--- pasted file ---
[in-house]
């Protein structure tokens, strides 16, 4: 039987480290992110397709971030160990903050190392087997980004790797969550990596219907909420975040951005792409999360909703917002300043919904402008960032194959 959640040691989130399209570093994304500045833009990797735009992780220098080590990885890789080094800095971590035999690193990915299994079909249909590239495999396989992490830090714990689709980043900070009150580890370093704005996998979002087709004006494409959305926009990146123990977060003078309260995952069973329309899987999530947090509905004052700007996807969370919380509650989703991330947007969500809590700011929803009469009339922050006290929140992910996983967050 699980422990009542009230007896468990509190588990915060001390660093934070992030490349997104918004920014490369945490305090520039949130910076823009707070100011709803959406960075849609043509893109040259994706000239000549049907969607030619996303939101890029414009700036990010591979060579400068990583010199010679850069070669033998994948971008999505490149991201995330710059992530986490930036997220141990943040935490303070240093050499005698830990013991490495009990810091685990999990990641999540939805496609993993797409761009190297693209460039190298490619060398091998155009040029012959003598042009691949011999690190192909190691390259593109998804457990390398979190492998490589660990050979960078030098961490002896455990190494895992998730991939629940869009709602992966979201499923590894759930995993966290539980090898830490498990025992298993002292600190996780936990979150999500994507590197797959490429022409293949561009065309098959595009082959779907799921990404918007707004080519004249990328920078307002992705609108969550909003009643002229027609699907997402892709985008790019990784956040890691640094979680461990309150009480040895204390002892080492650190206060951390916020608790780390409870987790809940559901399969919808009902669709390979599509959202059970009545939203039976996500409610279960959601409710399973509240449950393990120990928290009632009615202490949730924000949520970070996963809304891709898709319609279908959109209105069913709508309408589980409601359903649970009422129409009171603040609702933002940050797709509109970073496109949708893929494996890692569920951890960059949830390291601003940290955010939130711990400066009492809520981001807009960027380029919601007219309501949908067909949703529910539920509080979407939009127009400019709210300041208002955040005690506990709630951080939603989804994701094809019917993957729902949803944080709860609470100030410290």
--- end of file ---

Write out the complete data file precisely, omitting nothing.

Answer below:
[in-house]
């Protein structure tokens, strides 16, 4: 039987480290992110397709971030160990903050190392087997980004790797969550990596219907909420975040951005792409999360909703917002300043919904402008960032194959 959640040691989130399209570093994304500045833009990797735009992780220098080590990885890789080094800095971590035999690193990915299994079909249909590239495999396989992490830090714990689709980043900070009150580890370093704005996998979002087709004006494409959305926009990146123990977060003078309260995952069973329309899987999530947090509905004052700007996807969370919380509650989703991330947007969500809590700011929803009469009339922050006290929140992910996983967050 699980422990009542009230007896468990509190588990915060001390660093934070992030490349997104918004920014490369945490305090520039949130910076823009707070100011709803959406960075849609043509893109040259994706000239000549049907969607030619996303939101890029414009700036990010591979060579400068990583010199010679850069070669033998994948971008999505490149991201995330710059992530986490930036997220141990943040935490303070240093050499005698830990013991490495009990810091685990999990990641999540939805496609993993797409761009190297693209460039190298490619060398091998155009040029012959003598042009691949011999690190192909190691390259593109998804457990390398979190492998490589660990050979960078030098961490002896455990190494895992998730991939629940869009709602992966979201499923590894759930995993966290539980090898830490498990025992298993002292600190996780936990979150999500994507590197797959490429022409293949561009065309098959595009082959779907799921990404918007707004080519004249990328920078307002992705609108969550909003009643002229027609699907997402892709985008790019990784956040890691640094979680461990309150009480040895204390002892080492650190206060951390916020608790780390409870987790809940559901399969919808009902669709390979599509959202059970009545939203039976996500409610279960959601409710399973509240449950393990120990928290009632009615202490949730924000949520970070996963809304891709898709319609279908959109209105069913709508309408589980409601359903649970009422129409009171603040609702933002940050797709509109970073496109949708893929494996890692569920951890960059949830390291601003940290955010939130711990400066009492809520981001807009960027380029919601007219309501949908067909949703529910539920509080979407939009127009400019709210300041208002955040005690506990709630951080939603989804994701094809019917993957729902949803944080709860609470100030410290």